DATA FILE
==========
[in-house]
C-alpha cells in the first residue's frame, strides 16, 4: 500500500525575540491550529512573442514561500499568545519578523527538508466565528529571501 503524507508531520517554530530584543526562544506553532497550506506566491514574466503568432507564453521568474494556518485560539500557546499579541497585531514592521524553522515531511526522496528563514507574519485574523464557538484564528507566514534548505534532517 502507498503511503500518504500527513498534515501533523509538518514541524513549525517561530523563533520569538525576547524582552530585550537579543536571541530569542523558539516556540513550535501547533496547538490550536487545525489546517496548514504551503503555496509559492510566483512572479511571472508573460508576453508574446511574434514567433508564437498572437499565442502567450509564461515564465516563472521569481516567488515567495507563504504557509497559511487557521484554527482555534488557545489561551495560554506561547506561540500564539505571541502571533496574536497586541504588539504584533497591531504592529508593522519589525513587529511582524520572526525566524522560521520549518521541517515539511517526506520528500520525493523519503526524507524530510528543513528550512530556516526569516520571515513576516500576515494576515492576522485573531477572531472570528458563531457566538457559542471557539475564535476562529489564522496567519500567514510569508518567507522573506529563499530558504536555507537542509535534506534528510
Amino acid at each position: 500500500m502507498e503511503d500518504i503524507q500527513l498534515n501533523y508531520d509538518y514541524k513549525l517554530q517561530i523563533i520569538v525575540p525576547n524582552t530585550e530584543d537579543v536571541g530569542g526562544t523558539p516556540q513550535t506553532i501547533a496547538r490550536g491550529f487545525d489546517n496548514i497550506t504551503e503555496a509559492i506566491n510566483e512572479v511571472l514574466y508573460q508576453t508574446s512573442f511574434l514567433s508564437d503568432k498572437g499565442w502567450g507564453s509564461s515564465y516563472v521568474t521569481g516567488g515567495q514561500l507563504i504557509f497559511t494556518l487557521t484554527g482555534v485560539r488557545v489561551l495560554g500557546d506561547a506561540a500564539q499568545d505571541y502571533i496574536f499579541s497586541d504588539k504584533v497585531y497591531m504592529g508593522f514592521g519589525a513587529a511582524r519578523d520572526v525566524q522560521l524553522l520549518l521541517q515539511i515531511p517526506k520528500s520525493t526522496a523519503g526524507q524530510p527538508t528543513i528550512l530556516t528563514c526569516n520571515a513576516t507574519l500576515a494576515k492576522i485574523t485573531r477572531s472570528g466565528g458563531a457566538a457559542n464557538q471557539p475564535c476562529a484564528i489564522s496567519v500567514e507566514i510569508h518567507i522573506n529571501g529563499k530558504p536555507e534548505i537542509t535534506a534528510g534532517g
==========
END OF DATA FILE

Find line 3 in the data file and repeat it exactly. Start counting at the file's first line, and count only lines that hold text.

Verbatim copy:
Amino acid at each position: 500500500m502507498e503511503d500518504i503524507q500527513l498534515n501533523y508531520d509538518y514541524k513549525l517554530q517561530i523563533i520569538v525575540p525576547n524582552t530585550e530584543d537579543v536571541g530569542g526562544t523558539p516556540q513550535t506553532i501547533a496547538r490550536g491550529f487545525d489546517n496548514i497550506t504551503e503555496a509559492i506566491n510566483e512572479v511571472l514574466y508573460q508576453t508574446s512573442f511574434l514567433s508564437d503568432k498572437g499565442w502567450g507564453s509564461s515564465y516563472v521568474t521569481g516567488g515567495q514561500l507563504i504557509f497559511t494556518l487557521t484554527g482555534v485560539r488557545v489561551l495560554g500557546d506561547a506561540a500564539q499568545d505571541y502571533i496574536f499579541s497586541d504588539k504584533v497585531y497591531m504592529g508593522f514592521g519589525a513587529a511582524r519578523d520572526v525566524q522560521l524553522l520549518l521541517q515539511i515531511p517526506k520528500s520525493t526522496a523519503g526524507q524530510p527538508t528543513i528550512l530556516t528563514c526569516n520571515a513576516t507574519l500576515a494576515k492576522i485574523t485573531r477572531s472570528g466565528g458563531a457566538a457559542n464557538q471557539p475564535c476562529a484564528i489564522s496567519v500567514e507566514i510569508h518567507i522573506n529571501g529563499k530558504p536555507e534548505i537542509t535534506a534528510g534532517g